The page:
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Cancer R&D chief José Baselga calls the disease-free survival data for their drug in an adjuvant setting of early stage, epidermal growth factor receptor-mutated NSCLC patients following surgery “momentous.” Roy Herbst, the principal investigator out of Yale, calls it “transformative.”

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Ab­b­Vie wins an ap­proval in uter­ine fi­broid-as­so­ci­at­ed heavy bleed­ing. Are ri­vals My­ovant and Ob­sE­va far be­hind?

Women expel on average about 2 to 3 tablespoons of blood during their time of the month. But with uterine fibroids, heavy bleeding is typical — a third of a cup or more. Drugmakers have been working on oral therapies to try and stem the flow, and as expected, AbbVie and their partners at Neurocrine Biosciences are the first to make it across the finish line.

Known chemically as elagolix, the drug is already approved as a treatment for endometriosis under the brand name Orilissa. It targets the GnRH receptor to decrease the production of estrogen and progesterone.

David Chang, Allogene CEO (Jeff Rumans)

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Look­ing to move past an R&D fi­as­co, Ipsen poach­es their new CEO from Sanofi

Ipsen has turned to another Paris-based biopharma company for its next CEO.

Sanofi Pasteur chief David Loew — who’s been leading one of the most advanced efforts to develop vaccines for Covid-19 — is making the journey to Ipsen, 5 months after David Meek jumped ship to run a startup in late-stage development.

Loew arrives as Ipsen works to get back on track with their rare bone disease drug palovarotene, picked up in the $1.3 billion Clementia buyout, which was slammed with a partial hold after researchers observed cases of “early growth plate closure” in patients under the age of 14. But they are pushing ahead with the over-14 crowd after writing down slightly more than half of its initial development.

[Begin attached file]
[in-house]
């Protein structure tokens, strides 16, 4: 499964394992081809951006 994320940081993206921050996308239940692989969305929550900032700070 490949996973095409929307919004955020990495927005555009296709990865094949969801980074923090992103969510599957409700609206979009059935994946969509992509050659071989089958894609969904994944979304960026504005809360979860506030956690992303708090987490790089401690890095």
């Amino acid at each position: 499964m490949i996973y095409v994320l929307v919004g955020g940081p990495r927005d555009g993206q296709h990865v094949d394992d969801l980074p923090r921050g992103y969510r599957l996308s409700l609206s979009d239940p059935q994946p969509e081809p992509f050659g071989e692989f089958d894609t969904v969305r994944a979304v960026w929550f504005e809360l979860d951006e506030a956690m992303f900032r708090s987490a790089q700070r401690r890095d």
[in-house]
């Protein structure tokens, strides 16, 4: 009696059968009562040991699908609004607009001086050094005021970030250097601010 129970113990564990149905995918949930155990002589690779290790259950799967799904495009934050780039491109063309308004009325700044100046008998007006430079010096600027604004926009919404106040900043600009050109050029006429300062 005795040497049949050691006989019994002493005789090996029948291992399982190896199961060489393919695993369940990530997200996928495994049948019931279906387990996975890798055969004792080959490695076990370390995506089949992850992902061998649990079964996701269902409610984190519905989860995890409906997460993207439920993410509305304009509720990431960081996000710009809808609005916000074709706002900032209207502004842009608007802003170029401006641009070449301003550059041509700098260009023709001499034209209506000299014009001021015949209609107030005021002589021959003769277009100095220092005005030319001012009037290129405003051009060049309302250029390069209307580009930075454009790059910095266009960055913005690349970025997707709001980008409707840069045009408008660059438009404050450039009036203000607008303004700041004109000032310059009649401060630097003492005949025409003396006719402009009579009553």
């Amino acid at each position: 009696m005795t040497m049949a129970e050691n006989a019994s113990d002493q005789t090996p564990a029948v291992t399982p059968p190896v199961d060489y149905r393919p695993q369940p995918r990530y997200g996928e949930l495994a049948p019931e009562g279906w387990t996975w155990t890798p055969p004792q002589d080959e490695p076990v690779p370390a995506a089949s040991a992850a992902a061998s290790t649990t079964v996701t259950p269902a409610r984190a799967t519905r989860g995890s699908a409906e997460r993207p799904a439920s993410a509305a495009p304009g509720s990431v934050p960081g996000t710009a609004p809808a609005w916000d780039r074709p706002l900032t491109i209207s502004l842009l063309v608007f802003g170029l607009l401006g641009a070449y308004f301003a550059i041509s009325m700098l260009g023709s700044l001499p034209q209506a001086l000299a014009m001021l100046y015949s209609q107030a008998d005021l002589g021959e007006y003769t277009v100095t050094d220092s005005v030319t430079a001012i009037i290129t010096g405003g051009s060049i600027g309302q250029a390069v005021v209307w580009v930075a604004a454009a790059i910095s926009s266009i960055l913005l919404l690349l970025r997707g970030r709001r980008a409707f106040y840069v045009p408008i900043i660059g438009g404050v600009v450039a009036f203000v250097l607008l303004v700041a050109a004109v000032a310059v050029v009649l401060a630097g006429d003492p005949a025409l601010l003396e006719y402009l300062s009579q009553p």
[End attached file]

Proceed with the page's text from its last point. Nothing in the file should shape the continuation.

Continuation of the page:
Dan O'Day, Gilead CEO (Andrew Harnik, AP Images)

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Paul Hudson, Sanofi CEO (Getty Images)

Sanofi CEO Paul Hud­son has $23B burn­ing a hole in his pock­et. And here are some hints on how he plans to spend that

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After getting stung in France for some awkward politicking — suggesting the US was in the front of the line for Sanofi’s vaccines given American financial support for their work, versus little help from European powers — Hudson now has the much more popular task of managing a major cash cache to pull off something in the order of a big bolt-on. Or two.

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Roger Perlmutter, Merck R&D chief (YouTube)

UP­DAT­ED: Backed by BAR­DA, Mer­ck jumps in­to Covid-19: buy­ing out a vac­cine, part­ner­ing on an­oth­er and adding an­tivi­ral to the mix

Merck execs are making a triple play in a sudden leap into the R&D campaign against Covid-19. And they have more BARDA cash backing them up on the move.

Tuesday morning the pharma giant simultaneously announced plans to buy an Austrian biotech that has been working on a preclinical vaccine candidate, added a collaboration on another vaccine with the nonprofit IAVI and inked a deal with Ridgeback Biotherapeutics on an early-stage antiviral.